How do you remove this broken Ankylos abutment?

Please view this radiograph which shows an Ankylos Regular/C abutment fractured at the level of the implant platform.  I completely unscrewed the abutment screw which is still intact. I have not been successful at removing it as the broken cone portion is stuck so hard inside the implant fixture. Any suggestions for how to remove this?

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11 thoughts on “How do you remove this broken Ankylos abutment?

  1. Cut off the pin, then use a fast handpiece to remove the neck of the abutment still in place by cutting a slot in it, take care not to touch the inside of the implant. I use a fine tungsten carbide bur. It should then then prize out. The screw pin may need trimming before you can use the reversing screw remover to take out the abutment screw at the bottom of the implant. Ive done it a few times but it can be tricky.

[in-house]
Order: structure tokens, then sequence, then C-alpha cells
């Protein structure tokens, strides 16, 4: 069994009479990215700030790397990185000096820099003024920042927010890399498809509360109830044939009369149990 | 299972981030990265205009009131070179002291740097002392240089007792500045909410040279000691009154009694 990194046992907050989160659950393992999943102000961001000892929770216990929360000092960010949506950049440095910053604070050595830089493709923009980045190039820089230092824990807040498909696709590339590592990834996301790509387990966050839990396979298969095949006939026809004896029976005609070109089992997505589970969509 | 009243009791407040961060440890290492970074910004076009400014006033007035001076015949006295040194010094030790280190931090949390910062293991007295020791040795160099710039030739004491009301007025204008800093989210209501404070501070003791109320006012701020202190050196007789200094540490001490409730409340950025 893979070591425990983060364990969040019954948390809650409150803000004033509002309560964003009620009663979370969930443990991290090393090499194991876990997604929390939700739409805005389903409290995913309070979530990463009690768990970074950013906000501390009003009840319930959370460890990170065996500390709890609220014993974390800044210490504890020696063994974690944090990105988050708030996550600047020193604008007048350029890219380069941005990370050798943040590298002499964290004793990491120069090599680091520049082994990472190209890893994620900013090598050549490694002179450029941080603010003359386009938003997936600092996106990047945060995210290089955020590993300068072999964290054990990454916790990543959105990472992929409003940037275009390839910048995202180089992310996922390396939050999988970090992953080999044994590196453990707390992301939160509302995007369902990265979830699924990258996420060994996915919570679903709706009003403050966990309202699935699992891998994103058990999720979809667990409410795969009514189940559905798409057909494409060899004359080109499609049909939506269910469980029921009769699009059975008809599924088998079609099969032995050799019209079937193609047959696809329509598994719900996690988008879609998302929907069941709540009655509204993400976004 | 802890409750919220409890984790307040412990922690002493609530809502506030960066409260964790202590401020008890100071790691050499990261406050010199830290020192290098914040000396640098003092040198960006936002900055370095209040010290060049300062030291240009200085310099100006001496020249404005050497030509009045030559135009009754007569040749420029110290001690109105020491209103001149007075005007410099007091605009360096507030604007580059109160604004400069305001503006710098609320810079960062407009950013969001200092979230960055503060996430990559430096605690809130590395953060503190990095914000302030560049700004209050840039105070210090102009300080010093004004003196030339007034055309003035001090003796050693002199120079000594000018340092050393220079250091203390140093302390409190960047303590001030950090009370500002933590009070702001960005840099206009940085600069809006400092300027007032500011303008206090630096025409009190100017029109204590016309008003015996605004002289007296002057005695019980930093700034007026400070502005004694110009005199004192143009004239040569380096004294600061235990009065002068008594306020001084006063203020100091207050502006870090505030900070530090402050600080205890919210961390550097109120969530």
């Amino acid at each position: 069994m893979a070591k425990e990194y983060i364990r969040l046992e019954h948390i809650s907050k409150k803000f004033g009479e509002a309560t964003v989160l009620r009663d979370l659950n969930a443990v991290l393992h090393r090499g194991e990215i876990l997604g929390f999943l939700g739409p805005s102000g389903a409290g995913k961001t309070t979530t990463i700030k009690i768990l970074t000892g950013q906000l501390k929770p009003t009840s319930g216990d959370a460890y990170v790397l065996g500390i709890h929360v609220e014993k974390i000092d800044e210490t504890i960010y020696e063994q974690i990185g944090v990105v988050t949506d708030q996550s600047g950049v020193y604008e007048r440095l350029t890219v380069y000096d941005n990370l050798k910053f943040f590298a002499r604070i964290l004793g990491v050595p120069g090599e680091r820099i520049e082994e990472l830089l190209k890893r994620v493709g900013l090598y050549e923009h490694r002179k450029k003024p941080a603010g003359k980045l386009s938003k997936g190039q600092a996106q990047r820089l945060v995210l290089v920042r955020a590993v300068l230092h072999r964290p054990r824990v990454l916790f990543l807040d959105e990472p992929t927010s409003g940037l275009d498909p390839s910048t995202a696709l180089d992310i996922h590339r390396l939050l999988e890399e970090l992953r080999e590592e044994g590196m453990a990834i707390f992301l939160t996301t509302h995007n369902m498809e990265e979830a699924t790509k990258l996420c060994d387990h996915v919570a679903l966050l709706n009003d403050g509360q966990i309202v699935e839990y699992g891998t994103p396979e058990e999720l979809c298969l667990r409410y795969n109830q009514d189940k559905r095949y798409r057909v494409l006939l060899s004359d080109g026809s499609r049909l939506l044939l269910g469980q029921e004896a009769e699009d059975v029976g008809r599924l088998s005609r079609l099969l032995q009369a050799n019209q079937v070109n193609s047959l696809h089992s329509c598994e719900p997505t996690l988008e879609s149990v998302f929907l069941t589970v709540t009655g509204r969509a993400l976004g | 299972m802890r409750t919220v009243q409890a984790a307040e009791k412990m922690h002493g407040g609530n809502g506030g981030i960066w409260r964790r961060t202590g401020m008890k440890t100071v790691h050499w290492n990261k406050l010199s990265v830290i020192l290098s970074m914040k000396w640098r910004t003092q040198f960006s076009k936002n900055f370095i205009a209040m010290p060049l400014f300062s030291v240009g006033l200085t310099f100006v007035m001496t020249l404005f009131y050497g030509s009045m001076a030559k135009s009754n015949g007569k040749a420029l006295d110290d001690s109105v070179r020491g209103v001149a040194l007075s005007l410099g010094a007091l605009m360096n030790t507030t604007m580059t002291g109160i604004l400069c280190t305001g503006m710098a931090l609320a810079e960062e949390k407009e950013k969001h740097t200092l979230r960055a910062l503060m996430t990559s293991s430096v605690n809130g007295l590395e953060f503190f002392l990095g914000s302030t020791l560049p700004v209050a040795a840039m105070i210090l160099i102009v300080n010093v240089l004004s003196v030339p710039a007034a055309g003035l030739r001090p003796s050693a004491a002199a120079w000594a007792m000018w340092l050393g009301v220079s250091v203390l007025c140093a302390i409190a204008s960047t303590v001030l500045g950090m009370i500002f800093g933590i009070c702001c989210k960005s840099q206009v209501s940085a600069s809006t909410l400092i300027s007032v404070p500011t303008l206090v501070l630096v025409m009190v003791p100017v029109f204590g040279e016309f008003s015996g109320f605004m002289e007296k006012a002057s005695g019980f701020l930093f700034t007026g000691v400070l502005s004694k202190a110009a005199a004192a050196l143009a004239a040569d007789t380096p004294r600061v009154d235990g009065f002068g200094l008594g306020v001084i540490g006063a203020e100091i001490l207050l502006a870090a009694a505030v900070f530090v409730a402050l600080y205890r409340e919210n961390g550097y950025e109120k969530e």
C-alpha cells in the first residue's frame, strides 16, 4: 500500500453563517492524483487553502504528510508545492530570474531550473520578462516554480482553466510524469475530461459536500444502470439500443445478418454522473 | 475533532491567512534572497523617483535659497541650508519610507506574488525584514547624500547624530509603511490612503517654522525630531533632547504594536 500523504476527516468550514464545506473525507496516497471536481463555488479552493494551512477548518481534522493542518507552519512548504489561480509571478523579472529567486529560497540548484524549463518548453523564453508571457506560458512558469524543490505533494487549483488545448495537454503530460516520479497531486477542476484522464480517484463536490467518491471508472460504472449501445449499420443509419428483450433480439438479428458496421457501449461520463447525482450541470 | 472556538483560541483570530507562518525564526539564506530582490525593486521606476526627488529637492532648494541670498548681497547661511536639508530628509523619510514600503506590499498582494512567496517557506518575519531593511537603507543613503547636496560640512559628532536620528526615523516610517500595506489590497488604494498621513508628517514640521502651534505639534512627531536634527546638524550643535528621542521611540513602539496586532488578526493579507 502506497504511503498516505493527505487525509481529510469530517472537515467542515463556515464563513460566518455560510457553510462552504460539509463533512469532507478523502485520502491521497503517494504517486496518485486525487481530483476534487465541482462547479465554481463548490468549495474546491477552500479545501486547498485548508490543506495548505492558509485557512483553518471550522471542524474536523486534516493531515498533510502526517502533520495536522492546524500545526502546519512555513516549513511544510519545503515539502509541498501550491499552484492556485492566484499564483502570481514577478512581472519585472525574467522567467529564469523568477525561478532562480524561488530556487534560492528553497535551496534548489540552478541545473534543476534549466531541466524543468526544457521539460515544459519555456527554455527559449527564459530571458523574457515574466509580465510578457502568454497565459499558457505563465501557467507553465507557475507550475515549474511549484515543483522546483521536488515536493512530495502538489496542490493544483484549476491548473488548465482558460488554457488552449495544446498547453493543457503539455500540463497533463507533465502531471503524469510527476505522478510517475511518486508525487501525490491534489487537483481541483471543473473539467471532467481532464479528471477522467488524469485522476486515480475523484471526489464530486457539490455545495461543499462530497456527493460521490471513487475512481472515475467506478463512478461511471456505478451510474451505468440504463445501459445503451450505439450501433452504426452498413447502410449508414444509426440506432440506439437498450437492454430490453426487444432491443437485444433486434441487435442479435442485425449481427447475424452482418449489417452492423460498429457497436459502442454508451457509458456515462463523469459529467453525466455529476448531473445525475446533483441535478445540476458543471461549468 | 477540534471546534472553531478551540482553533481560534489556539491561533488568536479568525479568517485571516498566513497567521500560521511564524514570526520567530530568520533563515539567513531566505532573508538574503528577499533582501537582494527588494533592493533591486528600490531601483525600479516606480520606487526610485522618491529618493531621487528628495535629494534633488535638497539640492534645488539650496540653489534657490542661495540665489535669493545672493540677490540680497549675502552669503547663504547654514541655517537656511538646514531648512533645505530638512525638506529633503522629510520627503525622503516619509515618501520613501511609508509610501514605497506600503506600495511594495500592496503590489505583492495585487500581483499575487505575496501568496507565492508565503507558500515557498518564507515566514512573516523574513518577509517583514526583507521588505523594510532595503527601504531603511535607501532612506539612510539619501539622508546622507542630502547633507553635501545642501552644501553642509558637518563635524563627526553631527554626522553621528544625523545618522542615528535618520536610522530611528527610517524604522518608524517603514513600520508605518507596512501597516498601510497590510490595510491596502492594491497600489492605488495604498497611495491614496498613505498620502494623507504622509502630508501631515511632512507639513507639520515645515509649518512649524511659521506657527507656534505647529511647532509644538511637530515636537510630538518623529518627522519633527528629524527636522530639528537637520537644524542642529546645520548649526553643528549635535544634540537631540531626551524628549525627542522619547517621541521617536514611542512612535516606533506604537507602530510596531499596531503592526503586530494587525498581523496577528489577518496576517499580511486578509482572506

2. Ankylos have a specific drill tap and removal kit for this. I have had to use it in the past. Do not try and remove it otherwise as you may damage the Morse fit of the replacement abutment.

  3. This is an inherent bio mechanical problem with Ankylos captive screw abutments which should be addressed by Ankylos/Dentsply. Request the full retrieval kit from Ankylos and follow instructions. Works but technique sensitive. You have crestal bone loss. Give patient best care and remove & replace the implant save yourself long time aggro. I have given my students/ colleagues cautionary notes on this weakness in Ankylos. But if you use solid abutments it is best system on the planet.
    Good luck

    1. I have retrieved several of the fractured solid abutments as well but obviously stronger than the two piece,as there is no through bore for the screw. However, this produces a very difficult retrieval as it cannot be distracted. It either has to be unscrewed, which in my experience has been problematic, or the conus seperated from the threads and retrieved in pieces. I have done both with significant thought on evolved tooling to simplify the process with only minor progress.